"Innovation is not an end in itself"
1/31/2023 Technology & Processes Interview

"Innovation is not an end in itself"

Innovation is the concrete result of the constant desire for improvement. It´s a nucleus of economic and entrepreneurial success. Gerd Röders, managing partner of G.A. Röders GmbH & Co. KG, participates in the advisory board of EUROGUSS. In an interview with The Federation of German Industries (BDI e.V.), he shows how innovation succeeds in a family business and how politics can support medium-sized companies.

Gerd Röders Gerd Röders

Mr Röders, your company was founded in 1814. The owners have always been running the company, meanwhile in the sixth generation. How do you manage to keep innovating?

Innovation is a constant process and has a lot to do with strategic orientation. Sometimes, however, good ideas are simply the result of a creative impulse from an employee. That´s why we attach great importance to good training and further education for all of our employees.

It´s important to note that innovation is not an end in itself – it strengthens our competitiveness. As a specialized foundry company, we supply our customers in various industries: Aviation, medicine, metrology or the automotive industry - all sectors with very high research and development intensities. If you want to survive in these sectors and be resilient in the face of crises, you have to remain innovative at all times.

But creating innovation is not just about having good ideas. A lot depends on a vibrant ecosystem - you can't do it alone. We work closely with several universities / universities of applied sciences, we are firmly integrated into the research world. In fact, even the university is at home with us, because in our foundry in Soltau there´s a die-casting machine that doctoral students from the University of Braunschweig use for research.

What are you currently researching?

Our research focuses on process innovation and digitalisation. At the moment we are focusing particularly on the changeover to climate-neutral production. We are conducting trials with hydrogen ovens, for example, and we´re learning a lot from that. Hydrogen is an attractive alternative for becoming less dependent on gas and for avoiding emissions. However, we need to build and expand a hydrogen infrastructure in our region.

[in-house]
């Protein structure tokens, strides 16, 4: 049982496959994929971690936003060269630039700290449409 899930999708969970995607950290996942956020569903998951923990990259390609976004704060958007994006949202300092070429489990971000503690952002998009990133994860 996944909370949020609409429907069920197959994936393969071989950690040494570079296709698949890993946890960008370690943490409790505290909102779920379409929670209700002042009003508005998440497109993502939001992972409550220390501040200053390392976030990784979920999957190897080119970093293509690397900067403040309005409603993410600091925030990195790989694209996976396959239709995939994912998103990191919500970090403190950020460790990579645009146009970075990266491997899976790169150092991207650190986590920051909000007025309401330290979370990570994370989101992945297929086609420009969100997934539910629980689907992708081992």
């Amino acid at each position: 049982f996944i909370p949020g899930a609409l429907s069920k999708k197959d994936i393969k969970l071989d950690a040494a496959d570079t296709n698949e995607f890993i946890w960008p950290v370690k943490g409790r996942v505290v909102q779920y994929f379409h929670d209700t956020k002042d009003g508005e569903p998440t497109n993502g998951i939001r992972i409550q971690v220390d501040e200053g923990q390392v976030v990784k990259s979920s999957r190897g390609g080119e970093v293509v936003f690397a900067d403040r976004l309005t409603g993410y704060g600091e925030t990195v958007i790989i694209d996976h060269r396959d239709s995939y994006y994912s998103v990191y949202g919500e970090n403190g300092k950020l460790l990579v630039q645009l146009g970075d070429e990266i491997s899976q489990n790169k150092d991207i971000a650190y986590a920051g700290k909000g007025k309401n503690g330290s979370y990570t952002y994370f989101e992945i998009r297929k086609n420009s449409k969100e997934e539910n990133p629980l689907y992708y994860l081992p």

We are also looking at how we can use artificial intelligence to make production control and supply chain management more efficient. In terms of sustainability and the circular economy, we are developing new high-quality recycled alloys. Some of our tools are made by 3D printers.

What obstacles do you have to overcome in order to spawn successful innovations?

Financing is a key challenge. Access to loans from banks is just as important as efficient funding programs from politicians at all levels. The market for innovations is dynamic and research ideas have to be implemented quickly. There is a need for improvement here. It´s often too time-consuming to find the right funding programs and to submit the applications. The decision-making process is slow and in the case of European funding it´s almost impossible for SMEs to meet the criteria. The obstacle here is the European Union's SME-definition, which prescribes a company size of less than 250 employees - it misses the reality of labour-intensive industries like foundries.

Another major hurdle is the implementation risk of an innovation. Medium-sized companies often lack the capital and methodology to generate sales from research results. The risks posed by labour laws and other regulatory requirements sometimes also lead to promising projects being shied away from.

Of course, the shortage of skilled workers also makes our research and development more difficult. We need more well-qualified employees and the employees in turn need more time for their core tasks. Our engineers have to cope with bureaucracy such as certifications and reporting requirements, for example for the Act on Corporate Due Diligence Obligations in Supply Chains. This ties up urgently needed resources, paralyses creative thinking and hinders innovation processes.

How can politics support Germany so that it also remains a research country in classic manufacturing companies?

A few points come to my mind: 

  • In view of demographic change, we urgently need more skilled workers, also through a modern, legally secure immigration policy. In addition, our dual training system must be strengthened. Professional training must finally be given the same status in society as academic training. 

  • Support by the state, such as tax breaks for research, the German Federation of Industrial Research Associations (AiF) and ZIM, the Central Innovation Programme for small and medium-sized enterprises (SMEs), must be urgently maintained and further expanded in a targeted manner. Industrial collaborative research is central for us. We cannot walk this path alone, we need a network. At the same time, our know-how must belong to us, especially in the face of international and large companies. Our investments will only be worthwhile if there are legal regulations that ensure fairness in the research network. 

  • Bureaucratic rules are necessary, but they must remain within limits. Today, too many employees deal with paperwork and verification requirements. We´re giving away our resources to non-innovative and non-value-added activities.  

  • We would benefit from a reformed SME definition at the European level with higher quantitative thresholds. Or a separate "mid-cap category" above SMEs. The current definition only represents a small part of the industrial SME sector. Too many fall outside the grid.